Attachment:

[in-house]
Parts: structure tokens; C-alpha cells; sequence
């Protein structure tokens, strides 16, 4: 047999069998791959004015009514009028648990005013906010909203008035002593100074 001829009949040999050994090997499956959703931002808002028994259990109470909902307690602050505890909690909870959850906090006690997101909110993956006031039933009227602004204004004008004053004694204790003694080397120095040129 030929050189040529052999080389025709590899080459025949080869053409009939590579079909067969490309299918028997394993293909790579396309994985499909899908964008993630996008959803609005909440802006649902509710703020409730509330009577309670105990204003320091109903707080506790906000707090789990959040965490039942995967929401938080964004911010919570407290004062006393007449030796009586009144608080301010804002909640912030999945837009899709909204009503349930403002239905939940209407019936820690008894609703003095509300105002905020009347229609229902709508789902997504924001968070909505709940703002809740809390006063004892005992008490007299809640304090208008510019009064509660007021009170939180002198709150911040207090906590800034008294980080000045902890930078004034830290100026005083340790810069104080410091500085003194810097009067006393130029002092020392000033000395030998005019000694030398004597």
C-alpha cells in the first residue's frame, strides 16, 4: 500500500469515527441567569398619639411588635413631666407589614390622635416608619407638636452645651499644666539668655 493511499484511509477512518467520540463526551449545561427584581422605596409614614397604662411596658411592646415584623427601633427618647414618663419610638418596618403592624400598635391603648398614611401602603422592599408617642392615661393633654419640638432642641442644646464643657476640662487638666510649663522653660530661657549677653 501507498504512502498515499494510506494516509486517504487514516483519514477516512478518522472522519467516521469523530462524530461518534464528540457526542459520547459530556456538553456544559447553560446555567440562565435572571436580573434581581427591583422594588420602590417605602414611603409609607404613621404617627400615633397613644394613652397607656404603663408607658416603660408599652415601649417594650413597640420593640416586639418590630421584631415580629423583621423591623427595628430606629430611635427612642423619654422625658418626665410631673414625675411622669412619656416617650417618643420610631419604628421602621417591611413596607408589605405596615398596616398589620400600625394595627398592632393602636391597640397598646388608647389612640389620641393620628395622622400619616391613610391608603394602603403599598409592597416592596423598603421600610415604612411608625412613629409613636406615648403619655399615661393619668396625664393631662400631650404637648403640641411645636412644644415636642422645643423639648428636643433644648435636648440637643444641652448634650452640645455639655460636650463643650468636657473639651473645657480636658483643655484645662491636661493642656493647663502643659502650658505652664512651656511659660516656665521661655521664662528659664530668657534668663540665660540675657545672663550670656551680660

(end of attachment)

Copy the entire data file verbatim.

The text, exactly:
[in-house]
Parts: structure tokens; C-alpha cells; sequence
């Protein structure tokens, strides 16, 4: 047999069998791959004015009514009028648990005013906010909203008035002593100074 001829009949040999050994090997499956959703931002808002028994259990109470909902307690602050505890909690909870959850906090006690997101909110993956006031039933009227602004204004004008004053004694204790003694080397120095040129 030929050189040529052999080389025709590899080459025949080869053409009939590579079909067969490309299918028997394993293909790579396309994985499909899908964008993630996008959803609005909440802006649902509710703020409730509330009577309670105990204003320091109903707080506790906000707090789990959040965490039942995967929401938080964004911010919570407290004062006393007449030796009586009144608080301010804002909640912030999945837009899709909204009503349930403002239905939940209407019936820690008894609703003095509300105002905020009347229609229902709508789902997504924001968070909505709940703002809740809390006063004892005992008490007299809640304090208008510019009064509660007021009170939180002198709150911040207090906590800034008294980080000045902890930078004034830290100026005083340790810069104080410091500085003194810097009067006393130029002092020392000033000395030998005019000694030398004597």
C-alpha cells in the first residue's frame, strides 16, 4: 500500500469515527441567569398619639411588635413631666407589614390622635416608619407638636452645651499644666539668655 493511499484511509477512518467520540463526551449545561427584581422605596409614614397604662411596658411592646415584623427601633427618647414618663419610638418596618403592624400598635391603648398614611401602603422592599408617642392615661393633654419640638432642641442644646464643657476640662487638666510649663522653660530661657549677653 501507498504512502498515499494510506494516509486517504487514516483519514477516512478518522472522519467516521469523530462524530461518534464528540457526542459520547459530556456538553456544559447553560446555567440562565435572571436580573434581581427591583422594588420602590417605602414611603409609607404613621404617627400615633397613644394613652397607656404603663408607658416603660408599652415601649417594650413597640420593640416586639418590630421584631415580629423583621423591623427595628430606629430611635427612642423619654422625658418626665410631673414625675411622669412619656416617650417618643420610631419604628421602621417591611413596607408589605405596615398596616398589620400600625394595627398592632393602636391597640397598646388608647389612640389620641393620628395622622400619616391613610391608603394602603403599598409592597416592596423598603421600610415604612411608625412613629409613636406615648403619655399615661393619668396625664393631662400631650404637648403640641411645636412644644415636642422645643423639648428636643433644648435636648440637643444641652448634650452640645455639655460636650463643650468636657473639651473645657480636658483643655484645662491636661493642656493647663502643659502650658505652664512651656511659660516656665521661655521664662528659664530668657534668663540665660540675657545672663550670656551680660